Signals intercepted by the antenas 1, 2 and 3 are separately amplified in amplifiers 5, 6, 7, amplifiers 6 and 7 being preferably selected to have comparable characteristics as to phase shift and amplification. The outputs of amplifiers 6 and 7 are applied to the separate horizontal and vertical axes of a cathode ray tube indicator 8, which are related by 90 degrees as were the polarization sensitive antennas 2 and 3.
The result of the foregoing combination of components of FIG. 1 is the production of a cathode ray tube indication which corresponds to the type of polarization of a signal incident upon the antennas 2 and 3. Thus a horizontally polarized signal will affect only one antenna 2 or 3 to produce a horizontal linear signal on indicator 8, and likewise a vertically polarized signal will affect only the other antenna 2 or 3 to produce a vertical linear signal on indicator 8. Intermediate angularities of polarization will alfect both antennas in intermediate amplitudes and different phasing to produce linear signals inclined at acute angles relative to the H and V axes. Additionally, elliptically polarized signals will produce elliptical indications. Such eliptical as well as the special case of circular polarization have either right or left hand sense of circularity of polarization, such being resolved by the circuitry of antenna 1, amplifier 5 and phase shifter 9 which provides an intensity modulation signal for indicator 8 which will blank out part of the circle, the part being blanked being dependent upon the relative phases between the intensity modulation signal and the deflection signals. This phasing may be varied by adjustment of the phase shifter 9 and observing the effect upon the partially blanked indication, which for a selected adjustment of phase shifter 9 will cause the indication to revolve in one direction or the other depending upon the sense of circularity of polarization.
The apparatus of FIG. 1 can be employed at higher frequencies than 20 megacycles per second without limitation in the amplifiers 5, 6, 7 and the indicator 8 by the utilization of the superheterodyne technique wherein a single local oscillator could provide a signal for a plurality of mixers employed in place of the amplifiers 5, 6, 7 as employed in FIG. 3.
Where measurements in the microwave frequency region, typically X-band, is desired it is practical to employ waveguide apparatus such as that shown in FIG. 3 which is constructed around a trimode turnstile junction. In this apparatus, the trimode turnstile junction is combined with suitable detection and cathode ray tube indication circuitry and fed with a circular waveguide input to provide a simple microwave polarinieter which permits instantaneous viewing of input polarization. Through linear mixing, the relative amplitudes and phase relationship of orthogonal components of an arbitrarily polarized input signal are preserved in the outputs of the two mixers. After amplification, these two IF signals are applied to orthogonal deflection planes of a cathode ray tube to obtain an accurate instantaneous picture of input polarization. Circular polarization of incident energy generates a circle; elliptical polarization, an ellipse; and linear polarization, a line which may be either vertical or horizontal or any intermediate position as appropriate to indicate the plane of polarization of the energy received.
FIG. 3 includes a trimode turnstile junction 10 (indicated in detail in FIGS. 4-6) which is provided with a circular waveguide signal input section 11 together with a local oscillator 12 which is connected to the trimode turnstile junction 10 by means of a suitable line 13 typically coaxial cable or waveguide. The output arms 14 and 15 of the trimode turnstile junction 10 are connected to an amplifier 16 whereas the output arms 17 and 18 are connected to the amplifier 19. The amplifiers 16 and 19 are connected to an indicator or recorder 20 which in a typical case is a wide band cathode ray tube indicator which will respond to DC. as well as higher frequencies.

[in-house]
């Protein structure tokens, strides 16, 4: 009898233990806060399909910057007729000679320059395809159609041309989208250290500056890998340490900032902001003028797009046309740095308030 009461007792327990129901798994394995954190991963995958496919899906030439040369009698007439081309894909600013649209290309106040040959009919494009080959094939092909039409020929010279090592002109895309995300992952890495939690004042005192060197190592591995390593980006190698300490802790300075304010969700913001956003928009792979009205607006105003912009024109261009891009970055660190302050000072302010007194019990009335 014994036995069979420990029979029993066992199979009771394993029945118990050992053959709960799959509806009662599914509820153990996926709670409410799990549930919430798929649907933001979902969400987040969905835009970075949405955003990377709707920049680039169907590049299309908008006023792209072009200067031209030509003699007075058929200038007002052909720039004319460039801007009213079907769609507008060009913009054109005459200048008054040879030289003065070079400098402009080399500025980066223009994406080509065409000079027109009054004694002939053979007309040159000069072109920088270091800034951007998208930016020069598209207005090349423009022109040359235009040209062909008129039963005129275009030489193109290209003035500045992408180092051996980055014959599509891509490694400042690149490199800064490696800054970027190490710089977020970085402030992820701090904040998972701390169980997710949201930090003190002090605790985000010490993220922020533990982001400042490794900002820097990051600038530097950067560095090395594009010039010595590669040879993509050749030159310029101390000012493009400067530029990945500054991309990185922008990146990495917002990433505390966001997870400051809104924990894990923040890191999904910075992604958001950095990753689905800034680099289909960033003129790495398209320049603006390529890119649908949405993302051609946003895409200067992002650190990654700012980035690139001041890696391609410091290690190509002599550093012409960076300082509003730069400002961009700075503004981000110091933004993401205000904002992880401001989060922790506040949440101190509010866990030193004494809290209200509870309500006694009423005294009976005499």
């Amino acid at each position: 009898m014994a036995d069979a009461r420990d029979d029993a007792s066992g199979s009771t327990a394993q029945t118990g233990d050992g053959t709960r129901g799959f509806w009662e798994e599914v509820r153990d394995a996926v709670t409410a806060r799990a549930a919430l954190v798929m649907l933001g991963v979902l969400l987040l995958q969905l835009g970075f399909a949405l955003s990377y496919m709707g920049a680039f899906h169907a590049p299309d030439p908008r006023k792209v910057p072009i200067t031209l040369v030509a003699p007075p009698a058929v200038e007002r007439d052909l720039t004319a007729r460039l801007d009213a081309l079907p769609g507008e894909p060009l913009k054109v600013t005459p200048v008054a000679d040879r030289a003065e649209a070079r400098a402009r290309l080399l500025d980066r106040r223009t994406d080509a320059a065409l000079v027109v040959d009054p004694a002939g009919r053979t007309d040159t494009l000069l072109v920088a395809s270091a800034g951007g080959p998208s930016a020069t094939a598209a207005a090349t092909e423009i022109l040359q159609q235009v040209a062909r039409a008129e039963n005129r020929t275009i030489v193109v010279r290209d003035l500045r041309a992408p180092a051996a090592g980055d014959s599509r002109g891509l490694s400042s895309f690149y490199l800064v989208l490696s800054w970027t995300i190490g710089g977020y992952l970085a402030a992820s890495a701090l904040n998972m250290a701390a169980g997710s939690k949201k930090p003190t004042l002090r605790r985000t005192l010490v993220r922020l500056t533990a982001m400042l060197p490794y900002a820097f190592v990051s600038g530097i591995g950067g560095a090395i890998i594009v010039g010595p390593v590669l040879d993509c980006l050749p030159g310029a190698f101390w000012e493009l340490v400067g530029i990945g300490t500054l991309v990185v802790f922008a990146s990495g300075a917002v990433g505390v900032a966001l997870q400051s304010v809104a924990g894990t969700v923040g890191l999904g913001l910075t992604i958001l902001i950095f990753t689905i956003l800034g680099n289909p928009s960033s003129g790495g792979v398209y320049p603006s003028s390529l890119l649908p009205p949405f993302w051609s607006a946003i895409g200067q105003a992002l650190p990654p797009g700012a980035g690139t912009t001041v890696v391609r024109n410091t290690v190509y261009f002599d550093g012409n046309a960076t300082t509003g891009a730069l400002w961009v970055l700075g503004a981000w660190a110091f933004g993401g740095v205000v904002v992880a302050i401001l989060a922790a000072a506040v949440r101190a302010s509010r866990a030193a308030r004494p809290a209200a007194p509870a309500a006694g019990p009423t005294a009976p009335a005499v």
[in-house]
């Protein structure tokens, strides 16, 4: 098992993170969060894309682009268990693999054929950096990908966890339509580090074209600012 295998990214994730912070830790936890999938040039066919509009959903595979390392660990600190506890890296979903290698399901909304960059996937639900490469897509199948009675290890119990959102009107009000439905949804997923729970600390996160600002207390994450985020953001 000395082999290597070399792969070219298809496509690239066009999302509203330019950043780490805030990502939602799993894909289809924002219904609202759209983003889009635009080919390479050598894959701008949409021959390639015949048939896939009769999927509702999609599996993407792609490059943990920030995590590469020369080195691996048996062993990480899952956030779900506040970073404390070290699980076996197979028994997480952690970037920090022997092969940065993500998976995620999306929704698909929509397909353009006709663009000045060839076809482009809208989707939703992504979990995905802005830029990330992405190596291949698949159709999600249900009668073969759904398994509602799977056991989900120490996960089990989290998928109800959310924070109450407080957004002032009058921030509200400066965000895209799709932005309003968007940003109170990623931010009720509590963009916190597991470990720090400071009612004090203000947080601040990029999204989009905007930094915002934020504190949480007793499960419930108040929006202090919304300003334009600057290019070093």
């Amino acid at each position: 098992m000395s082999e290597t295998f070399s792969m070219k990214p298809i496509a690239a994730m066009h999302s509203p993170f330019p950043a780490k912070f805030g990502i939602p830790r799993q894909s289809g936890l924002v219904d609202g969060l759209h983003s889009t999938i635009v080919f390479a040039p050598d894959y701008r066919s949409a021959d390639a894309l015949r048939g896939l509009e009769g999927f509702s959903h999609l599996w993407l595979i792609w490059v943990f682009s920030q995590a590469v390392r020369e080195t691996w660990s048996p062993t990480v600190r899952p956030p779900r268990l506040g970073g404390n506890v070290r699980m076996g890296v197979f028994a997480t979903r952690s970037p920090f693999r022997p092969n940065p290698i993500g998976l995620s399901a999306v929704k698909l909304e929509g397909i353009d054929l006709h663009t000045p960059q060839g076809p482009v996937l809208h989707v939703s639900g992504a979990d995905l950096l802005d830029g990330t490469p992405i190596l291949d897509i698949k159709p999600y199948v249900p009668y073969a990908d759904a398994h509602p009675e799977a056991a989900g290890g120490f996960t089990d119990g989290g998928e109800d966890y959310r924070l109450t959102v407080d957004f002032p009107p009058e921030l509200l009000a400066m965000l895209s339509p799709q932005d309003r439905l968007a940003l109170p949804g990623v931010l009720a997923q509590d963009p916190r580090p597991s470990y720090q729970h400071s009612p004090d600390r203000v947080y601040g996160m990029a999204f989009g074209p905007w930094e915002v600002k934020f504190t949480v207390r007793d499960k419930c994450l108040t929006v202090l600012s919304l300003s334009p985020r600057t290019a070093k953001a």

It is important that the amplifiers l6 and 19 possess very close similarity not only in amplification and output signal amplitude over a wide band but also in phase shift characteristics.
The trimode turnstile junction 10 has disposed in each of the output arms 14, 15, 17 and 18 a mixer indicated by the numerals 21, 22, 23 and 24. Although the specific connections of the mixers are not particularly critical in that a number of different circuits can be employed to advantage, it has been found convenient to use reversed matched crystals connected in DC. series with a simple shunt connection for single ended IF output as indicated in greater detail schematically in FIG. 7 and subsequently described in greater detail.
FIG. 4 is an overall showing of a trimode turnstile junction and the intimately associated components which were indicated schematically in FIG. 3, similar numerals corresponding to those as employed in FIG. 3. In FIG. 4 a horn 11A is connected to the circular waveguide input 11 to improve gain and directivity. Typical output coaxial connectors 15A and 18A are shown from the respective branch arms of the turnstile junction. Additionally a rectangular Waveguide input connection 13 is shown to which is applied local oscillator signals obtained from the local oscillator 12. This particular waveguide as shown in an end-on waveguide to coax transition between the waveguide output of local oscillator 12 and the lower port of the trimode turnstile junction.
Interior details of a typical trimode turnstile junction employing coaxial cable local oscillator input are shown in FIGS. 5 and 6. Although these figures are described briefly here, additional details relative thereto may be found in my copending application Serial No. 629,426, filed December 19, 1956 and now Patent No. 2,892,982 dated June 30, 1959. The junction has four rectangular waveguide arms disposed in the same plane which intersect with right angular relationship. A circular waveguide 25 opens into the center or intersection portion of the rectangular waveguides on one side thereof whereas the opposite side of the waveguide intersection position contains a coaxial cable input probe and matching assembly indicated in general by the numeral 26 and shown in greater detail in FIG. 6 to which attention is now directed. Component 26 includes an outer conductor 27 and an inner conductor 28 which are relatively insulated and which may include a sleeve of insulating material 29. An extension of the inner conductor 28 forms a probe 30 extending into the intersection portion of the waveguides 14, 15, 17, 18 and 25. Improved impedance matching is provided by an adjustable assembly 31.